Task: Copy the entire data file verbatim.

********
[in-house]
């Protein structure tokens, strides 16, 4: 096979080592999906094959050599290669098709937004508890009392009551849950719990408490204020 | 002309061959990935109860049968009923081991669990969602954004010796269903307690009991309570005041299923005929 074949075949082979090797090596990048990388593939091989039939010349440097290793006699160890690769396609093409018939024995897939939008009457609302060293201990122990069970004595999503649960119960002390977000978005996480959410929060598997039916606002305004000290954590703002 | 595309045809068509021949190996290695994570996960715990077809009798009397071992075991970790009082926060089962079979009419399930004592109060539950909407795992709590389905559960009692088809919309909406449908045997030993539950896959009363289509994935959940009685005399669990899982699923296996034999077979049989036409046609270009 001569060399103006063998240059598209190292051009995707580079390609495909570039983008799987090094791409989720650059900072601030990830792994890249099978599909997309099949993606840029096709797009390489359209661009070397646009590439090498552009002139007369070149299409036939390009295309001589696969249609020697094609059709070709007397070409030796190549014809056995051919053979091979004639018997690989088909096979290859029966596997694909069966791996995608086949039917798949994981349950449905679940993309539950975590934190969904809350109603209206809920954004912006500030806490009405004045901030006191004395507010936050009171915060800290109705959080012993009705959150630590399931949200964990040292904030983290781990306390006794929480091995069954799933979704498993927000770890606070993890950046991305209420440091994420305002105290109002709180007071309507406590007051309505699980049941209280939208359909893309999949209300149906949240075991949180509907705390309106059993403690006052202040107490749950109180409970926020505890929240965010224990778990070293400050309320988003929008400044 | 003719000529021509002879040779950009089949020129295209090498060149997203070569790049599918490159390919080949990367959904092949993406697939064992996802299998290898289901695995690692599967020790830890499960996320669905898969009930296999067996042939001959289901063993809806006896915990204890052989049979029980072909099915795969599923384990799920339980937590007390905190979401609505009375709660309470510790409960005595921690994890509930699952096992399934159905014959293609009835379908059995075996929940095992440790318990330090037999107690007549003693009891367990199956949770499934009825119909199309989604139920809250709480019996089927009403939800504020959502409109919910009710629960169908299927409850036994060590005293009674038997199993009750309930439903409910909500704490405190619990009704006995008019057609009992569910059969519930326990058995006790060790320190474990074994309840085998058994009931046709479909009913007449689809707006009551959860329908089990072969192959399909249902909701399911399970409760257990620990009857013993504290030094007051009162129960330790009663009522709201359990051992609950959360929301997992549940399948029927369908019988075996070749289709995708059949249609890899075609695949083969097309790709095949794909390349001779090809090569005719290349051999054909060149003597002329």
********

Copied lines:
[in-house]
């Protein structure tokens, strides 16, 4: 096979080592999906094959050599290669098709937004508890009392009551849950719990408490204020 | 002309061959990935109860049968009923081991669990969602954004010796269903307690009991309570005041299923005929 074949075949082979090797090596990048990388593939091989039939010349440097290793006699160890690769396609093409018939024995897939939008009457609302060293201990122990069970004595999503649960119960002390977000978005996480959410929060598997039916606002305004000290954590703002 | 595309045809068509021949190996290695994570996960715990077809009798009397071992075991970790009082926060089962079979009419399930004592109060539950909407795992709590389905559960009692088809919309909406449908045997030993539950896959009363289509994935959940009685005399669990899982699923296996034999077979049989036409046609270009 001569060399103006063998240059598209190292051009995707580079390609495909570039983008799987090094791409989720650059900072601030990830792994890249099978599909997309099949993606840029096709797009390489359209661009070397646009590439090498552009002139007369070149299409036939390009295309001589696969249609020697094609059709070709007397070409030796190549014809056995051919053979091979004639018997690989088909096979290859029966596997694909069966791996995608086949039917798949994981349950449905679940993309539950975590934190969904809350109603209206809920954004912006500030806490009405004045901030006191004395507010936050009171915060800290109705959080012993009705959150630590399931949200964990040292904030983290781990306390006794929480091995069954799933979704498993927000770890606070993890950046991305209420440091994420305002105290109002709180007071309507406590007051309505699980049941209280939208359909893309999949209300149906949240075991949180509907705390309106059993403690006052202040107490749950109180409970926020505890929240965010224990778990070293400050309320988003929008400044 | 003719000529021509002879040779950009089949020129295209090498060149997203070569790049599918490159390919080949990367959904092949993406697939064992996802299998290898289901695995690692599967020790830890499960996320669905898969009930296999067996042939001959289901063993809806006896915990204890052989049979029980072909099915795969599923384990799920339980937590007390905190979401609505009375709660309470510790409960005595921690994890509930699952096992399934159905014959293609009835379908059995075996929940095992440790318990330090037999107690007549003693009891367990199956949770499934009825119909199309989604139920809250709480019996089927009403939800504020959502409109919910009710629960169908299927409850036994060590005293009674038997199993009750309930439903409910909500704490405190619990009704006995008019057609009992569910059969519930326990058995006790060790320190474990074994309840085998058994009931046709479909009913007449689809707006009551959860329908089990072969192959399909249902909701399911399970409760257990620990009857013993504290030094007051009162129960330790009663009522709201359990051992609950959360929301997992549940399948029927369908019988075996070749289709995708059949249609890899075609695949083969097309790709095949794909390349001779090809090569005719290349051999054909060149003597002329």